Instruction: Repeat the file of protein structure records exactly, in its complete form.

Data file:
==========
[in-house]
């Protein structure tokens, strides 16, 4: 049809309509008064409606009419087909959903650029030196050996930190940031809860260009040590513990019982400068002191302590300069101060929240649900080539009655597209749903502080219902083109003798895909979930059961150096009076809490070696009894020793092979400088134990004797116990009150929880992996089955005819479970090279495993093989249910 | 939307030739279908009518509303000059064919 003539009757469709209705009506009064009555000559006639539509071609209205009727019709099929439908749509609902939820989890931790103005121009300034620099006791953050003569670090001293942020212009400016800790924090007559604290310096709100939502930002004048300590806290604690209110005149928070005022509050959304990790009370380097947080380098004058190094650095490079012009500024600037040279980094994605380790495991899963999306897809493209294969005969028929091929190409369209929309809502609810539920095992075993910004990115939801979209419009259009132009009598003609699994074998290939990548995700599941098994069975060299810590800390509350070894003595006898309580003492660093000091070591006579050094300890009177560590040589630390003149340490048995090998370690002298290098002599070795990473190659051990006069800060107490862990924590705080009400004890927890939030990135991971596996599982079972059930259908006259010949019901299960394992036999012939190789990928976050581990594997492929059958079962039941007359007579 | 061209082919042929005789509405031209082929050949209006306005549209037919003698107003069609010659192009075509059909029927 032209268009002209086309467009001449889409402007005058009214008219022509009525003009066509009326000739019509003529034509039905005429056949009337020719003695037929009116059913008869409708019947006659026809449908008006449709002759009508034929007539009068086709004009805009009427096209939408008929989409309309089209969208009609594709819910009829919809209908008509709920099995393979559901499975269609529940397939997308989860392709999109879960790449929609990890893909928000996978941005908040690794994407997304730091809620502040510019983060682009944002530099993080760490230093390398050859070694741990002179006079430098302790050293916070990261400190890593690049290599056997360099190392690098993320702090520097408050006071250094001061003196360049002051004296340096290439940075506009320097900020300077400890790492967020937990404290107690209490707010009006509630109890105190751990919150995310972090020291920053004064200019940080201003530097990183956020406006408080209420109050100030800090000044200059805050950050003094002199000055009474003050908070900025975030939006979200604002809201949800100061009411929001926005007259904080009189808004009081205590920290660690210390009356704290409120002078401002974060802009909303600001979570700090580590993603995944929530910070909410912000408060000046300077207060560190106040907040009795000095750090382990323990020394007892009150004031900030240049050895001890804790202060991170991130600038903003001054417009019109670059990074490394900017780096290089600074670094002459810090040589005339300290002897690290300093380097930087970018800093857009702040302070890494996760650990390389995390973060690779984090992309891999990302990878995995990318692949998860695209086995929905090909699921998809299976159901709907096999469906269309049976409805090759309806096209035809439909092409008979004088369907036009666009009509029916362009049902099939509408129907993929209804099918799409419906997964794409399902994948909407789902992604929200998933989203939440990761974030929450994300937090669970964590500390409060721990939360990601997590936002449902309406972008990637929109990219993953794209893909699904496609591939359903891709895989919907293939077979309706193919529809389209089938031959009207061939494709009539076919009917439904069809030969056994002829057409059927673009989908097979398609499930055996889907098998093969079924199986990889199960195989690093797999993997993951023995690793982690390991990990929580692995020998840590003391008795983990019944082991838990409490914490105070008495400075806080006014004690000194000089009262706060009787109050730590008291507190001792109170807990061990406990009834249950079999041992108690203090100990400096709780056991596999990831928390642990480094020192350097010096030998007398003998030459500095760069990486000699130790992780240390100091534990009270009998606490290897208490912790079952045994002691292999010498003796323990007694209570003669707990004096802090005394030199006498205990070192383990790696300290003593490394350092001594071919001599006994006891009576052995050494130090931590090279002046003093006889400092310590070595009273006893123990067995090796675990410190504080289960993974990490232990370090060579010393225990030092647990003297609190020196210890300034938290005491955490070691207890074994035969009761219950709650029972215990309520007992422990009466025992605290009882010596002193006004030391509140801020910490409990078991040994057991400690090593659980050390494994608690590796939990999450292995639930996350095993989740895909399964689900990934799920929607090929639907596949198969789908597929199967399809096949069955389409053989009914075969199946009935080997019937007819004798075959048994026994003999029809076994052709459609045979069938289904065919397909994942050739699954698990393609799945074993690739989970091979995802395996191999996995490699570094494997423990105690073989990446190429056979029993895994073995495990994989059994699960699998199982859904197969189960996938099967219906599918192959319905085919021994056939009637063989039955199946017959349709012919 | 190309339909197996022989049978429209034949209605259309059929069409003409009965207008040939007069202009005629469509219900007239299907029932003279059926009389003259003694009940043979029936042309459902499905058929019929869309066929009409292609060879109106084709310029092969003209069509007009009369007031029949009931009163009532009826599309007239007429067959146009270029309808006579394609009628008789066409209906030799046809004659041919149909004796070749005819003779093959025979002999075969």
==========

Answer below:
[in-house]
């Protein structure tokens, strides 16, 4: 049809309509008064409606009419087909959903650029030196050996930190940031809860260009040590513990019982400068002191302590300069101060929240649900080539009655597209749903502080219902083109003798895909979930059961150096009076809490070696009894020793092979400088134990004797116990009150929880992996089955005819479970090279495993093989249910 | 939307030739279908009518509303000059064919 003539009757469709209705009506009064009555000559006639539509071609209205009727019709099929439908749509609902939820989890931790103005121009300034620099006791953050003569670090001293942020212009400016800790924090007559604290310096709100939502930002004048300590806290604690209110005149928070005022509050959304990790009370380097947080380098004058190094650095490079012009500024600037040279980094994605380790495991899963999306897809493209294969005969028929091929190409369209929309809502609810539920095992075993910004990115939801979209419009259009132009009598003609699994074998290939990548995700599941098994069975060299810590800390509350070894003595006898309580003492660093000091070591006579050094300890009177560590040589630390003149340490048995090998370690002298290098002599070795990473190659051990006069800060107490862990924590705080009400004890927890939030990135991971596996599982079972059930259908006259010949019901299960394992036999012939190789990928976050581990594997492929059958079962039941007359007579 | 061209082919042929005789509405031209082929050949209006306005549209037919003698107003069609010659192009075509059909029927 032209268009002209086309467009001449889409402007005058009214008219022509009525003009066509009326000739019509003529034509039905005429056949009337020719003695037929009116059913008869409708019947006659026809449908008006449709002759009508034929007539009068086709004009805009009427096209939408008929989409309309089209969208009609594709819910009829919809209908008509709920099995393979559901499975269609529940397939997308989860392709999109879960790449929609990890893909928000996978941005908040690794994407997304730091809620502040510019983060682009944002530099993080760490230093390398050859070694741990002179006079430098302790050293916070990261400190890593690049290599056997360099190392690098993320702090520097408050006071250094001061003196360049002051004296340096290439940075506009320097900020300077400890790492967020937990404290107690209490707010009006509630109890105190751990919150995310972090020291920053004064200019940080201003530097990183956020406006408080209420109050100030800090000044200059805050950050003094002199000055009474003050908070900025975030939006979200604002809201949800100061009411929001926005007259904080009189808004009081205590920290660690210390009356704290409120002078401002974060802009909303600001979570700090580590993603995944929530910070909410912000408060000046300077207060560190106040907040009795000095750090382990323990020394007892009150004031900030240049050895001890804790202060991170991130600038903003001054417009019109670059990074490394900017780096290089600074670094002459810090040589005339300290002897690290300093380097930087970018800093857009702040302070890494996760650990390389995390973060690779984090992309891999990302990878995995990318692949998860695209086995929905090909699921998809299976159901709907096999469906269309049976409805090759309806096209035809439909092409008979004088369907036009666009009509029916362009049902099939509408129907993929209804099918799409419906997964794409399902994948909407789902992604929200998933989203939440990761974030929450994300937090669970964590500390409060721990939360990601997590936002449902309406972008990637929109990219993953794209893909699904496609591939359903891709895989919907293939077979309706193919529809389209089938031959009207061939494709009539076919009917439904069809030969056994002829057409059927673009989908097979398609499930055996889907098998093969079924199986990889199960195989690093797999993997993951023995690793982690390991990990929580692995020998840590003391008795983990019944082991838990409490914490105070008495400075806080006014004690000194000089009262706060009787109050730590008291507190001792109170807990061990406990009834249950079999041992108690203090100990400096709780056991596999990831928390642990480094020192350097010096030998007398003998030459500095760069990486000699130790992780240390100091534990009270009998606490290897208490912790079952045994002691292999010498003796323990007694209570003669707990004096802090005394030199006498205990070192383990790696300290003593490394350092001594071919001599006994006891009576052995050494130090931590090279002046003093006889400092310590070595009273006893123990067995090796675990410190504080289960993974990490232990370090060579010393225990030092647990003297609190020196210890300034938290005491955490070691207890074994035969009761219950709650029972215990309520007992422990009466025992605290009882010596002193006004030391509140801020910490409990078991040994057991400690090593659980050390494994608690590796939990999450292995639930996350095993989740895909399964689900990934799920929607090929639907596949198969789908597929199967399809096949069955389409053989009914075969199946009935080997019937007819004798075959048994026994003999029809076994052709459609045979069938289904065919397909994942050739699954698990393609799945074993690739989970091979995802395996191999996995490699570094494997423990105690073989990446190429056979029993895994073995495990994989059994699960699998199982859904197969189960996938099967219906599918192959319905085919021994056939009637063989039955199946017959349709012919 | 190309339909197996022989049978429209034949209605259309059929069409003409009965207008040939007069202009005629469509219900007239299907029932003279059926009389003259003694009940043979029936042309459902499905058929019929869309066929009409292609060879109106084709310029092969003209069509007009009369007031029949009931009163009532009826599309007239007429067959146009270029309808006579394609009628008789066409209906030799046809004659041919149909004796070749005819003779093959025979002999075969």